What's workout volume and how can it help you build muscle better

Plan your gym workouts smarter and get stronger and leaner faster

Best abs workout and gym exercise tip for muscle growth
(Image credit: PA)

Want to get a six-pack fast? Well, you can’t. But there is one rule we’ve found that helps to speed up your muscle growth. In conjunction with the best abs workout (opens in new tab) or this 15-minute six-pack home workout, it can give you a flatter stomach. This isn’t a tip for those who want easy solutions, as it requires some thought. And some maths.

To maximise your gains you have to keep an eye on eating right and sleeping/resting enough. But you already knew that, right? We have some strategies for weight loss and the latest wave of running watches give some great insights into the training load and rest required.

What we’re looking at here is the third part of the holy trinity of workout wisdom: how to increase the volume of your exercise steadily and safely.

So, what is volume, and how do you turn it up?

Upping the volume incrementally is probably the best thing you can do in the gym if you want to build muscle mass quicker and see real progress in the church of iron sooner.

It is dead simple to count volume: just multiply the amount sets and reps you do with the weights you are lifting. Counting volume makes even a not so complicated push-pull-legs workout even simpler because you have to concentrate only on one number.

The formula looks like this:

Volume = weight x sets x reps

So, if you are doing 4 sets of 8 reps with 50 kg on the ab crunch machine, your volume is 4 x 8 x 50 kg=1,600 kg. Next time you use the ab crunch machine, probably the week after, try to increase the volume slightly. You can try lifting heavier weights or increasing the reps.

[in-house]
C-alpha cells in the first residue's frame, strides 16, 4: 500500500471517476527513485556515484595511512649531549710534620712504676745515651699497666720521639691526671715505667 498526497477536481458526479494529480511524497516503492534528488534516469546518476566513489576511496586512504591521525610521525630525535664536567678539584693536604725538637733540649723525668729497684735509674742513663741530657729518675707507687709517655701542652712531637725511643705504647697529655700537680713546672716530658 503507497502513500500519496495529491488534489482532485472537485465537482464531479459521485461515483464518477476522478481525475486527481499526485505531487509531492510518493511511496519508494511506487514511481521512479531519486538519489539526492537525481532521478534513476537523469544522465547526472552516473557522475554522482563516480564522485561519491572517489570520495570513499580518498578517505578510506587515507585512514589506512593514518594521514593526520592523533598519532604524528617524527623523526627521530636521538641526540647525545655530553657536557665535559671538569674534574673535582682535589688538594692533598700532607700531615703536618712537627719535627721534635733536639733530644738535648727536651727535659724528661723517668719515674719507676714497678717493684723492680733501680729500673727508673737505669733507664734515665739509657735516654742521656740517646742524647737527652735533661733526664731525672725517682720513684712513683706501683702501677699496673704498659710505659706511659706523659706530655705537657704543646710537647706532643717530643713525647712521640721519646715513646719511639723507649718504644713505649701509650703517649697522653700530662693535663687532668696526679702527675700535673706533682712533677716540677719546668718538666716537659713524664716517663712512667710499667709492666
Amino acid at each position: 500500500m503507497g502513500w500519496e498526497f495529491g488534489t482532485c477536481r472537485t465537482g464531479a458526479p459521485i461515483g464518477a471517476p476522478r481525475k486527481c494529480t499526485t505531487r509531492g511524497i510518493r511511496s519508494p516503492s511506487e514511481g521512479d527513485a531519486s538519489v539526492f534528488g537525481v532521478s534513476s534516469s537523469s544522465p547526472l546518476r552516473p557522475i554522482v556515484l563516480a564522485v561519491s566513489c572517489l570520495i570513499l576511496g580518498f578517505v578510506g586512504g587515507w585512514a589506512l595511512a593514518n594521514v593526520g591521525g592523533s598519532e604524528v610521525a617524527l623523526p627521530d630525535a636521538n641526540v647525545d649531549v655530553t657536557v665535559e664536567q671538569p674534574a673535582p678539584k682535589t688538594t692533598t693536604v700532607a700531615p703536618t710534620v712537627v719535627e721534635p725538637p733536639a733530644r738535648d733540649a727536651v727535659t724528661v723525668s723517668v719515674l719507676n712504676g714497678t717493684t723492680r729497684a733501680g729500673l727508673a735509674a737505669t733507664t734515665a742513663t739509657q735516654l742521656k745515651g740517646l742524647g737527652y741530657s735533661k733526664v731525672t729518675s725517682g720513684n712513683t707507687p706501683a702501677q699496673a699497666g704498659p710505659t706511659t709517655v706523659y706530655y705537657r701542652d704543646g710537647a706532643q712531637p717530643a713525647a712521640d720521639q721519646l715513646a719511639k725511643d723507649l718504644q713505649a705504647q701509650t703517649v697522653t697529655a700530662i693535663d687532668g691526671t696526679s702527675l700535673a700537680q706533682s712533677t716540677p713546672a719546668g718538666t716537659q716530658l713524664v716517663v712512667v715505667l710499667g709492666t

To do 1,650 kg, you can drop the sets down to 3, increase the reps to 10 and the weight to 55kg. The week after, you can do 2 sets of 8 reps and 2 sets of 9 reps with 50 kg, which would give you 1,700 kg.

By increasing the load slightly and playing around with the resp/sets, you will put your muscles in a constant state of muscle confusion. Muscle confusion is great to keep your muscles on their toes, so they won't get used to the training. This will help them grow faster and you to actually get stronger too.

Don't forget your protein

You probably already know this but you will need to take enough protein if you want your muscles to grow. If you are doing strength training, try taking in at least around 2 grams of protein for each kilogram of body weight per day.

So, if you weigh 70 kg, you'll need to eat 140 grams of protein per day. Humans haven't got protein reserves, so you have to continuously take protein in throughout the day. 

Creatine is also recommended if you're doing strength training. You don't have to take much – one scoop is around 5 grams – and it will help you push just a little bit more in the gym. Get the unflavoured variety and you can mix it with any drink, even water or coffee.

Pre-workout supplements can also give you a bit of a boost if you really need some oomph. The main ingredient in those is caffeine, so the effect will depend on how much your coffee/tea drink during the day. But if you aren't over-abusing caffeine (which you shouldn't anyway), you will feel the extra energy.

As with all supplements, please always read the packaging for instructions on dosage recommendations. 

On warmups and stretching

To avoid any injuries and to help recovery, stretch after every strength training session (and after every cardio session as well). Foam rollers can be found in most gyms, a quick and inexpensive way to massage tired muscles. You can also use massage guns for warm-ups. 

Resistance bands are not only great for workouts but they are also an effective way to stretch your hamstrings after you did your squats.

Matt Kollat
Matt Kollat

Matt is T3's Fitness Editor and covers everything from smart fitness tech to running and workout shoes, home gym equipment, exercise how-tos, nutrition, cycling, and more. His byline appears in several publications, including Techradar (opens in new tab) and Fit&Well (opens in new tab), and he collaborated with other fitness content creators such as Garage Gym Reviews (opens in new tab).